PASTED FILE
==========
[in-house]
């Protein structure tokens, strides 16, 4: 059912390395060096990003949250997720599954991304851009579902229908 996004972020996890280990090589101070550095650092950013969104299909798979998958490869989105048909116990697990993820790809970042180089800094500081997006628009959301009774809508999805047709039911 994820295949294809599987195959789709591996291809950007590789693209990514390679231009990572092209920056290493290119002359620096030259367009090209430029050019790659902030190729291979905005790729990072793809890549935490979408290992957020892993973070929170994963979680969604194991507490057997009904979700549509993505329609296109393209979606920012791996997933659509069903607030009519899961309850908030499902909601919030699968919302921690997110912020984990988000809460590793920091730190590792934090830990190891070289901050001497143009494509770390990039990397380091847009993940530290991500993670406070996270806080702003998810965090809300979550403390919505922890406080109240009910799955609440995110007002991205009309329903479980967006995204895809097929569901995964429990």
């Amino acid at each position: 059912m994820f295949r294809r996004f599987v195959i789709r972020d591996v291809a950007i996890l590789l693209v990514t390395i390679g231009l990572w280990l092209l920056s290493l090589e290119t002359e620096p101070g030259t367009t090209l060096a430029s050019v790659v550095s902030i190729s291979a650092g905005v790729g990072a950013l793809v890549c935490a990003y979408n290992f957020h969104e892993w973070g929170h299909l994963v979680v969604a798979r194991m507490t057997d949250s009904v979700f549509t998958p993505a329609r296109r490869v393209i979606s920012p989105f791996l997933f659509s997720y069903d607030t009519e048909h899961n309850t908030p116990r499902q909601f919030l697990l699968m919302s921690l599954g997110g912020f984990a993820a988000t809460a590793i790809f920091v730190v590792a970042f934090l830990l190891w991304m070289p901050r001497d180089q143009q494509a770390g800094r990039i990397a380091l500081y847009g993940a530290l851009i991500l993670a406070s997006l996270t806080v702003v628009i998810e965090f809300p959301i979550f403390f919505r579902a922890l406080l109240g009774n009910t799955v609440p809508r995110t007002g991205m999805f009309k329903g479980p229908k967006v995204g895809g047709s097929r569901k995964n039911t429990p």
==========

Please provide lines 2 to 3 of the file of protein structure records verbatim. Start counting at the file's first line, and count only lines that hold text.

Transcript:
């Protein structure tokens, strides 16, 4: 059912390395060096990003949250997720599954991304851009579902229908 996004972020996890280990090589101070550095650092950013969104299909798979998958490869989105048909116990697990993820790809970042180089800094500081997006628009959301009774809508999805047709039911 994820295949294809599987195959789709591996291809950007590789693209990514390679231009990572092209920056290493290119002359620096030259367009090209430029050019790659902030190729291979905005790729990072793809890549935490979408290992957020892993973070929170994963979680969604194991507490057997009904979700549509993505329609296109393209979606920012791996997933659509069903607030009519899961309850908030499902909601919030699968919302921690997110912020984990988000809460590793920091730190590792934090830990190891070289901050001497143009494509770390990039990397380091847009993940530290991500993670406070996270806080702003998810965090809300979550403390919505922890406080109240009910799955609440995110007002991205009309329903479980967006995204895809097929569901995964429990």
């Amino acid at each position: 059912m994820f295949r294809r996004f599987v195959i789709r972020d591996v291809a950007i996890l590789l693209v990514t390395i390679g231009l990572w280990l092209l920056s290493l090589e290119t002359e620096p101070g030259t367009t090209l060096a430029s050019v790659v550095s902030i190729s291979a650092g905005v790729g990072a950013l793809v890549c935490a990003y979408n290992f957020h969104e892993w973070g929170h299909l994963v979680v969604a798979r194991m507490t057997d949250s009904v979700f549509t998958p993505a329609r296109r490869v393209i979606s920012p989105f791996l997933f659509s997720y069903d607030t009519e048909h899961n309850t908030p116990r499902q909601f919030l697990l699968m919302s921690l599954g997110g912020f984990a993820a988000t809460a590793i790809f920091v730190v590792a970042f934090l830990l190891w991304m070289p901050r001497d180089q143009q494509a770390g800094r990039i990397a380091l500081y847009g993940a530290l851009i991500l993670a406070s997006l996270t806080v702003v628009i998810e965090f809300p959301i979550f403390f919505r579902a922890l406080l109240g009774n009910t799955v609440p809508r995110t007002g991205m999805f009309k329903g479980p229908k967006v995204g895809g047709s097929r569901k995964n039911t429990p």